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Spokane, Washington  Est. May 19, 1883
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100 years ago in Spokane: Brutal cold snap prompts concerns about coal shortage

Brutal cold swept into Spokane on Dec. 9, 1919, prompting fears of a coal shortage for heating homes. (S-R archives)
Brutal cold swept into Spokane on Dec. 9, 1919, prompting fears of a coal shortage for heating homes. (S-R archives)
Jim Kershner

The thermometer hit eight degrees below zero in Spokane, the lowest temperature ever recorded in December at the time. Some higher altitude locations hit 14 below.

This caused renewed anxiety about an impending coal shortage, because in 1919 many houses were heated by coal. A national coal miners strike was restricting supplies.

However, the district fuel administrator in Spokane said the city had a large supply of coke (a form of coal) on hand. Also, if the coal shortage became too serious, Spokane’s proximity to abundant forests would alleviate the problem. People could switch to burning wood.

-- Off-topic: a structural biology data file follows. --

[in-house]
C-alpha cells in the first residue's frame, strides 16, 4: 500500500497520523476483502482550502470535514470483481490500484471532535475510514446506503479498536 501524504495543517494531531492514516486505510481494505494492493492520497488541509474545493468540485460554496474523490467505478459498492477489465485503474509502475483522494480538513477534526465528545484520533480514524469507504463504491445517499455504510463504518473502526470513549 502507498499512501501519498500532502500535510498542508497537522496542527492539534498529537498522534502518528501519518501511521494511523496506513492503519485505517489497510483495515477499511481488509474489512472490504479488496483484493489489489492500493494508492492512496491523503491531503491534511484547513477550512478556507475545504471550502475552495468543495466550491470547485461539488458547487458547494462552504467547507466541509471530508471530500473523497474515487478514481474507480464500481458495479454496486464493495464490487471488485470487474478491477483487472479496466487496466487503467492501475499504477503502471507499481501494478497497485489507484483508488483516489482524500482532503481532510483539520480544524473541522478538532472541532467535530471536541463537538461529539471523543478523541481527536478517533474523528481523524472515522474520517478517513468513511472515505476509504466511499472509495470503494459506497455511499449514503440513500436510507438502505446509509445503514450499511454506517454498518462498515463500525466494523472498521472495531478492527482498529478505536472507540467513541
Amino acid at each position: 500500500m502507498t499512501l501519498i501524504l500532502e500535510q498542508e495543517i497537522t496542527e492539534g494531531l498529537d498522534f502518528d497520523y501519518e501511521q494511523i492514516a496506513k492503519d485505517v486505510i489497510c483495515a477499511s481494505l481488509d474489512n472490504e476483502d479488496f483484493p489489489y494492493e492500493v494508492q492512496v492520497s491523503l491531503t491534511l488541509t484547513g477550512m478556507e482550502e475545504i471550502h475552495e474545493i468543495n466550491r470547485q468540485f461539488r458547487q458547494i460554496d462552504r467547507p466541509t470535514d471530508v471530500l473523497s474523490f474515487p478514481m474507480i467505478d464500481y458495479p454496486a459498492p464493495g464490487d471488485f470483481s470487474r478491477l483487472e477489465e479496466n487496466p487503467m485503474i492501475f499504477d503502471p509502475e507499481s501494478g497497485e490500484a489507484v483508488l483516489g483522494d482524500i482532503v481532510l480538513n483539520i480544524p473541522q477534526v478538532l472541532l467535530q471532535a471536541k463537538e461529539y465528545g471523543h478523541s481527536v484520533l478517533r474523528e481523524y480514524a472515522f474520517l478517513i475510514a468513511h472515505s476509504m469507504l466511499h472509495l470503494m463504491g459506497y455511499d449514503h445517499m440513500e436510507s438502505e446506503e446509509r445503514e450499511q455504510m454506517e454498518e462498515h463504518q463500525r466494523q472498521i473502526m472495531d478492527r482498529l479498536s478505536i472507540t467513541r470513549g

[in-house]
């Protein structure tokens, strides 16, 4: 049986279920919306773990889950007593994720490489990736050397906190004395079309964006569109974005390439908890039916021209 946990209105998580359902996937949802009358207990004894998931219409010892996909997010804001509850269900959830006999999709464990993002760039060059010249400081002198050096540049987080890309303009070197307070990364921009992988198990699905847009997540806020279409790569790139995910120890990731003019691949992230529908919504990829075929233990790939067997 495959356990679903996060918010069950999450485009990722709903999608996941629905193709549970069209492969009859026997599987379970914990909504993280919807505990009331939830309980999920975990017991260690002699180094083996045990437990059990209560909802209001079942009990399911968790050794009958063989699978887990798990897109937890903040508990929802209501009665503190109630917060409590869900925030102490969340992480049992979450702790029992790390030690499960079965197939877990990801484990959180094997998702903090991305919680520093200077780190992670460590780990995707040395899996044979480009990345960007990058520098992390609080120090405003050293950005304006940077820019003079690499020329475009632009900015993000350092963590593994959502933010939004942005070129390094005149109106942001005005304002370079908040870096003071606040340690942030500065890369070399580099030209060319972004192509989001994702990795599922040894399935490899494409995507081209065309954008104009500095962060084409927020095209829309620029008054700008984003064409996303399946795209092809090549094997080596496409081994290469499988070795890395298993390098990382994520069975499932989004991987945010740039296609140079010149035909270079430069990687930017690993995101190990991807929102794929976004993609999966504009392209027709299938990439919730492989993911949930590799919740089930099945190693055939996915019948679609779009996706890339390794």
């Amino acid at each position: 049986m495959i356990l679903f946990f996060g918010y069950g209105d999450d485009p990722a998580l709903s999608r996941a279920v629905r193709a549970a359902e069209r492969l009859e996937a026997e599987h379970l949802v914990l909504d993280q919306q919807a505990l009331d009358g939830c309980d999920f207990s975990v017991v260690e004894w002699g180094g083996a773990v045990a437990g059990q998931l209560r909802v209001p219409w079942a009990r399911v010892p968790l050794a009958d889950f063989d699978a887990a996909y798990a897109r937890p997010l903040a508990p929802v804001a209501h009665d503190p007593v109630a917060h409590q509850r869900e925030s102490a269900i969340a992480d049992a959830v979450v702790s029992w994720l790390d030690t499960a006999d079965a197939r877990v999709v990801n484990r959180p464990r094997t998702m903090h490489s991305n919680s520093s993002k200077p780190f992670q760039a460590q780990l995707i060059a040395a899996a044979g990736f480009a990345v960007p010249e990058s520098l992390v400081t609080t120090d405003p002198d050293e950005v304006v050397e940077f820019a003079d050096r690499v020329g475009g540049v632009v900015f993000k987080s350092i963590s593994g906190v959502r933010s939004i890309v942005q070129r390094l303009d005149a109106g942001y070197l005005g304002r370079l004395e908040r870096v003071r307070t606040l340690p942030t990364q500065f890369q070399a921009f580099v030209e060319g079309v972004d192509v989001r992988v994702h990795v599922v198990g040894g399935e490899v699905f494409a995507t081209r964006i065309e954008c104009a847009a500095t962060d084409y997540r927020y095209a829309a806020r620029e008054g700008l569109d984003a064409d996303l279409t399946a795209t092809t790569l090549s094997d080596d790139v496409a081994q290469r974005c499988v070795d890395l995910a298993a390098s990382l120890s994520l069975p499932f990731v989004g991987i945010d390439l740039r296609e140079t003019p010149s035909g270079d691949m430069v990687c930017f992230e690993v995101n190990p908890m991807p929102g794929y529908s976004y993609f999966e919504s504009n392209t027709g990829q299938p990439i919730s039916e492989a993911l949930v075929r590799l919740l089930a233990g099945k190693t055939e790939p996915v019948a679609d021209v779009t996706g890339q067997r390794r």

However, there was some concern that profiteers were already driving up the cost of a cord of wood.

From the entertainment beat: The Spokane Ministerial Association wanted to close all theaters on Sundays, and the ministers vowed to take this fight to the state Legislature if they did not get satisfaction from the city council.

“The unclean movie must go and theaters must be closed on Sunday, even as the saloon was,” said the Rev. George W. Knepper of the Central Christian Church.

Knepper noted that one of the movies currently playing in Spokane “is advertising its show through means of a nude woman.” He was referring to the film “Back to God’s Country,” the Nell Shipman movie playing at the Clemmer Theater (today’s Bing Crosby Theater). The ad featured a line drawing of a nude woman. This movie did, in fact, feature a brief nude swimming scene — which helped account for its popularity.

“Generally speaking, the plays and pictures offered are not clean,” said Knepper. “They deal almost exclusively with adultery, infidelity, sex and criminal deeds.”

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